The movie takes great pains to show that Robin is no scofflaw or rebel. Rather, he is a man who has been placed into a situation where out of duty and love for his people he must pursue justice under exceptional circumstances. The brother of King Richard, Prince John, plans to usurp the throne while Richard is out of the country. Furthermore, John’s plans include a policy of terrorization and oppression of the Saxons, Robin’s people. As Robin verbally jousts with the Prince and his supporters, he mockingly claims to talk treason fluently, but his actions are those of a man loyal to his king and his people. Robin Hood declares that Prince John is a traitor along with every man who offers allegiance to such an oppressive, illegitimate tyrant. Many men can observe and identify evil. Robin, however, promises to do something about it. He is a Saxon lord with the position, means, and duty to do something about the situation—and he does. He promises “to never rest until every Saxon can stand up, free men, to strike a blow for Richard and England. From this night on, I use every means in my power to fight you.”

Word goes out. Robin gathers men to him in Sherwood. Again, it is noteworthy why he gathers them and what he makes them swear. He gathers them as freeborn Englishmen, who have had notorious injuries committed against them and know that further irremediable crimes will be committed against them and their families if they do not act. He has them kneel and swear an oath: “That you, the freemen of this forest, swear to despoil the rich only to give to the poor. To shelter the old and helpless, to protect all women, rich or poor, Norman or Saxon. Swear to fight for a free England. To protect her loyally until the return of our king, Richard the Lion-Heart. And swear to fight to the death against our oppressors!” The oath, the rationale, Robin’s methods and means all point to an awareness that this is an extraordinary situation and an exceptional remedy. Robin is no utopian revolutionary nor bloodthirsty rebel. He is a lesser lord who loves his people, who understands his duty to protect them against oppressors, and who takes up arms in order to restore the rightful and true king.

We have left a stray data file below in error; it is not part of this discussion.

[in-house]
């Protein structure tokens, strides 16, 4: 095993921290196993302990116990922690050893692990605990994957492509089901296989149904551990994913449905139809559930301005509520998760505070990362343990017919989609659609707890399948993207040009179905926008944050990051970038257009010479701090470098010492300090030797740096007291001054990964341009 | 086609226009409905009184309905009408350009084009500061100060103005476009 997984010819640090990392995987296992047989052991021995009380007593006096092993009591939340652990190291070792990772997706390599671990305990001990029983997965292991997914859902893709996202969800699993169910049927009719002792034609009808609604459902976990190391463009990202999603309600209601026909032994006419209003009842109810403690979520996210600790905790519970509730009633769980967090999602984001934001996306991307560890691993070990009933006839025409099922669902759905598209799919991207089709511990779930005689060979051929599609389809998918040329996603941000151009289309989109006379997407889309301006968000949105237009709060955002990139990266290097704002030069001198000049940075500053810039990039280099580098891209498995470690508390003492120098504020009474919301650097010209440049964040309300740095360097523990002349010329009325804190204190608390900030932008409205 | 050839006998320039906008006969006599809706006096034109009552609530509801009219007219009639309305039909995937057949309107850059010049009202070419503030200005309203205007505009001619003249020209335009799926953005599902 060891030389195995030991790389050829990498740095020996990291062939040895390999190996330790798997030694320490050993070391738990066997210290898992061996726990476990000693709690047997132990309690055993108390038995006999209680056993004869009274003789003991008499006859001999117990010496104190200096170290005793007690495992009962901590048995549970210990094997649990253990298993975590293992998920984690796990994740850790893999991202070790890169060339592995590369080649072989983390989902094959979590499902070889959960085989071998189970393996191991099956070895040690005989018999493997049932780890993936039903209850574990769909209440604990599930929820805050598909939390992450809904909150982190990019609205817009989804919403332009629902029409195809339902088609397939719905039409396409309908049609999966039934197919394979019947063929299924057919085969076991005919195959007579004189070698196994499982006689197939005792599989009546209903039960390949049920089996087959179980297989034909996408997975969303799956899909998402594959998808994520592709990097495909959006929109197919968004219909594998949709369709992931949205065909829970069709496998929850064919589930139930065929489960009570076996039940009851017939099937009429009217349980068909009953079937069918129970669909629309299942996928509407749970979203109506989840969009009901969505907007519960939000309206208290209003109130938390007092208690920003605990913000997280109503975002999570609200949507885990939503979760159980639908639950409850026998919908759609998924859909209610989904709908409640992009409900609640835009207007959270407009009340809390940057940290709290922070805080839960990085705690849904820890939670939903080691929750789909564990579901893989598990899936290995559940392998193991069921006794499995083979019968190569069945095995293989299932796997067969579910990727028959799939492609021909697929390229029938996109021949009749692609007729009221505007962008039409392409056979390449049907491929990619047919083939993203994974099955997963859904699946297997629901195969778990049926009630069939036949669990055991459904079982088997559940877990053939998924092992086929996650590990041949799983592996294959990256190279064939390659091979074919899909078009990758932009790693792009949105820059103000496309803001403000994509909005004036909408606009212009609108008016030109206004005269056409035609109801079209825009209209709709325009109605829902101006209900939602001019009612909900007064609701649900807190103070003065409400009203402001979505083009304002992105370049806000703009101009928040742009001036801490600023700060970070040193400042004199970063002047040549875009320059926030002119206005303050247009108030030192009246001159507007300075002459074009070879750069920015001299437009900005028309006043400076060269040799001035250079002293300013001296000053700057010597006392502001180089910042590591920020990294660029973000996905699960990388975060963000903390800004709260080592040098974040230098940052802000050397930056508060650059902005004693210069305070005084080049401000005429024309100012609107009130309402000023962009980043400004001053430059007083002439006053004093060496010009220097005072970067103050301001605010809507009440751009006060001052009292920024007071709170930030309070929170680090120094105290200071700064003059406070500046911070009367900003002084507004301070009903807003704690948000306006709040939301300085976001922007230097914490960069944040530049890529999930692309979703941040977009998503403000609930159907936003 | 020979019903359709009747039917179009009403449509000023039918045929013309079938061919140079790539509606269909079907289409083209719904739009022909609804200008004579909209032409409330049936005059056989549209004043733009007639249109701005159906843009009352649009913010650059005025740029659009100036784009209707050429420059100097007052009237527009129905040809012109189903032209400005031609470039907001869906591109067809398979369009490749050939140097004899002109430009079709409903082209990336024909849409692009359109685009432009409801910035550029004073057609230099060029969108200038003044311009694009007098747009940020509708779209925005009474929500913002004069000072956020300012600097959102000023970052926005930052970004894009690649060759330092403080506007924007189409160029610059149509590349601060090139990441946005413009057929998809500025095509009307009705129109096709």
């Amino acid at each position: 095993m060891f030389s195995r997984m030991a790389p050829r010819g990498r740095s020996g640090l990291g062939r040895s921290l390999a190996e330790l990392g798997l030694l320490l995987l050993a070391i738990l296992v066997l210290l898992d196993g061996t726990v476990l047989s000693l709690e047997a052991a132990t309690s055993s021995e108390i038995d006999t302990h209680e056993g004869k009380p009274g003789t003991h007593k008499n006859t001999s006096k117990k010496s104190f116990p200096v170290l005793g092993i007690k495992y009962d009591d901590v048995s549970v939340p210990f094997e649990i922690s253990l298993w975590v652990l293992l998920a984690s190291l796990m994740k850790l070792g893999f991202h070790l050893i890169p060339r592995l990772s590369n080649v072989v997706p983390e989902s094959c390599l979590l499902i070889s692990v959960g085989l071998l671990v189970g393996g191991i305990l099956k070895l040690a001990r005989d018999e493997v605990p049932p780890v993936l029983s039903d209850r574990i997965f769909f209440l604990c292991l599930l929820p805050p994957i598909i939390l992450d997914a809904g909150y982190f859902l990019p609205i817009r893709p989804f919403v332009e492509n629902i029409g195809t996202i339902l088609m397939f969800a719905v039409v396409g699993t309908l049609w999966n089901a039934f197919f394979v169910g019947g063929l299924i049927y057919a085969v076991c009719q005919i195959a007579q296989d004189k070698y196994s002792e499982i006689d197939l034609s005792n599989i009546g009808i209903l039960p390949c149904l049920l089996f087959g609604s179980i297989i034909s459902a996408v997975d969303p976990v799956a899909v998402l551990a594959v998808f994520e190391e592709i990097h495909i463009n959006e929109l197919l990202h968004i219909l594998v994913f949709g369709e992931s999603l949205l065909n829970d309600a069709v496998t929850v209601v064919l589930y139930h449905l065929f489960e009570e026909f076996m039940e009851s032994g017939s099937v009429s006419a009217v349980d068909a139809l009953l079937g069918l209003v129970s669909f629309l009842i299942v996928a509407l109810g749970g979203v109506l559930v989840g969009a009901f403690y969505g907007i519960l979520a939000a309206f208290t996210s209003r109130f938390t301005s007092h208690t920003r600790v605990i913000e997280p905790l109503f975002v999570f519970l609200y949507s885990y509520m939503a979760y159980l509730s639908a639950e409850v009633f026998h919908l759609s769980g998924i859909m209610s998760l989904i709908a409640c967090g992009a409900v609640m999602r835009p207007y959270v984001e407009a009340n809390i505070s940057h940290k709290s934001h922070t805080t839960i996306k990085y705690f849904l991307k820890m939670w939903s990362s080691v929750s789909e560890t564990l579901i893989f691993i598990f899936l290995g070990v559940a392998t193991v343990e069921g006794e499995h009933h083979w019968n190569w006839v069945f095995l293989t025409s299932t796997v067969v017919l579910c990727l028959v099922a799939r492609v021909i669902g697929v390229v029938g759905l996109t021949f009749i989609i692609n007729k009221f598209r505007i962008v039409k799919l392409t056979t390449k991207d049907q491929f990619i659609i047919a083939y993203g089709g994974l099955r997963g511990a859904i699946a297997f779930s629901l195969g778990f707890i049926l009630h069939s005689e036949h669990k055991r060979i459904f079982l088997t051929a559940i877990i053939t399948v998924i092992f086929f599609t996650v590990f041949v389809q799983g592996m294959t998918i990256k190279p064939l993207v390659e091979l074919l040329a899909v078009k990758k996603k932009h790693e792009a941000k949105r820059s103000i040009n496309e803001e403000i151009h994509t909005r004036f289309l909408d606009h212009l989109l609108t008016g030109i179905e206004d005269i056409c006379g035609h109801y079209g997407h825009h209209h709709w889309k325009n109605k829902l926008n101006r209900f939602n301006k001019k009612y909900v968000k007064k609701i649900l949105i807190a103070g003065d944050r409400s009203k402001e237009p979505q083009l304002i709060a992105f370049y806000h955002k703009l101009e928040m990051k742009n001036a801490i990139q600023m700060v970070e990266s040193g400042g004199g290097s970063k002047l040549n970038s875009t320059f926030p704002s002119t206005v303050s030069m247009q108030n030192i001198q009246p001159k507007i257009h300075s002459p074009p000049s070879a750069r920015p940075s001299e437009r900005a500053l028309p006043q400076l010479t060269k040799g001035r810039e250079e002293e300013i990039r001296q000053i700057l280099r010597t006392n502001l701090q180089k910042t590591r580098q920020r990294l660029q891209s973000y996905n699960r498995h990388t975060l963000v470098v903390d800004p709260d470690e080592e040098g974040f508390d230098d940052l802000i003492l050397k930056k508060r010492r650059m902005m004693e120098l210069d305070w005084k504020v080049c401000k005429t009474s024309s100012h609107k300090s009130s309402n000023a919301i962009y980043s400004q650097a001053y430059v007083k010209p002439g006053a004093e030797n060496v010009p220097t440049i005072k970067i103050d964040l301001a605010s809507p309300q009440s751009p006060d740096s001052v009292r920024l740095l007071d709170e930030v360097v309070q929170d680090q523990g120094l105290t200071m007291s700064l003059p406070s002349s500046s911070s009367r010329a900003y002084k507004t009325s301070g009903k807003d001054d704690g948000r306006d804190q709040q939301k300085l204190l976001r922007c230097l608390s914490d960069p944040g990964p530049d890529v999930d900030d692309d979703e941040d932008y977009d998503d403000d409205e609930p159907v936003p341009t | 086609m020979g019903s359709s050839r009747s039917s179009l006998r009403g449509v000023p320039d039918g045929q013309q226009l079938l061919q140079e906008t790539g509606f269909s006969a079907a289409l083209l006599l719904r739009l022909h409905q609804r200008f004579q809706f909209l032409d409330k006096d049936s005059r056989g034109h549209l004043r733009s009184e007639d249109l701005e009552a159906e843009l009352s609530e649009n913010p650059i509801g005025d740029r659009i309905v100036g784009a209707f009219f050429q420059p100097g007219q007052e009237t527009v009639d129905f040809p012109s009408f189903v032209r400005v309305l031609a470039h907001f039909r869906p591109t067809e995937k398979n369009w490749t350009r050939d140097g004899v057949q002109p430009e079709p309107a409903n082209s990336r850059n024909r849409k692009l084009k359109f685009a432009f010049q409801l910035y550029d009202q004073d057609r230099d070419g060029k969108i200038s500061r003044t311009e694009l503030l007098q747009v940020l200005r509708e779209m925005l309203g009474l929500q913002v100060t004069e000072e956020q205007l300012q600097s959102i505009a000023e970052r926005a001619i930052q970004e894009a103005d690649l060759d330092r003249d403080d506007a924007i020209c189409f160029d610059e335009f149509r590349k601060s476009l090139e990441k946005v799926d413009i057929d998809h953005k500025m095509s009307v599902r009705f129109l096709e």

And then the fight is on. He does indeed use every means at his disposal. He fights with bow and sword, and he throws pretty much every possible object at his enemies—chairs, benches, and candles. Robin is the dashing swashbuckler—brave, clever, resourceful—and he has fun while battling Prince John’s forces, laughing all the way.

But Robin is no lofty loner with mindless followers. He is a true leader of men. He needs good men, and they flock to him. Men compete in order to cooperate. Little John knocks Robin into the river, and Friar Tuck matches him in swordplay, but Robin loves a man who can best him. Will Scarlet, his loyal lieutenant, is a friend who banters with him. Much is the “everyman” character of the movie. He isn’t the best fighter or a dashing hero, but contributes as he can—inspired and brought to full potential by a good lord. The merry men tease and compete with each other just as Robin does with them. They are a brotherhood, unlike the followers of Prince John who constantly are at each other’s throats, bickering and threatening each other, united only by their mutual usefulness for their individual greed.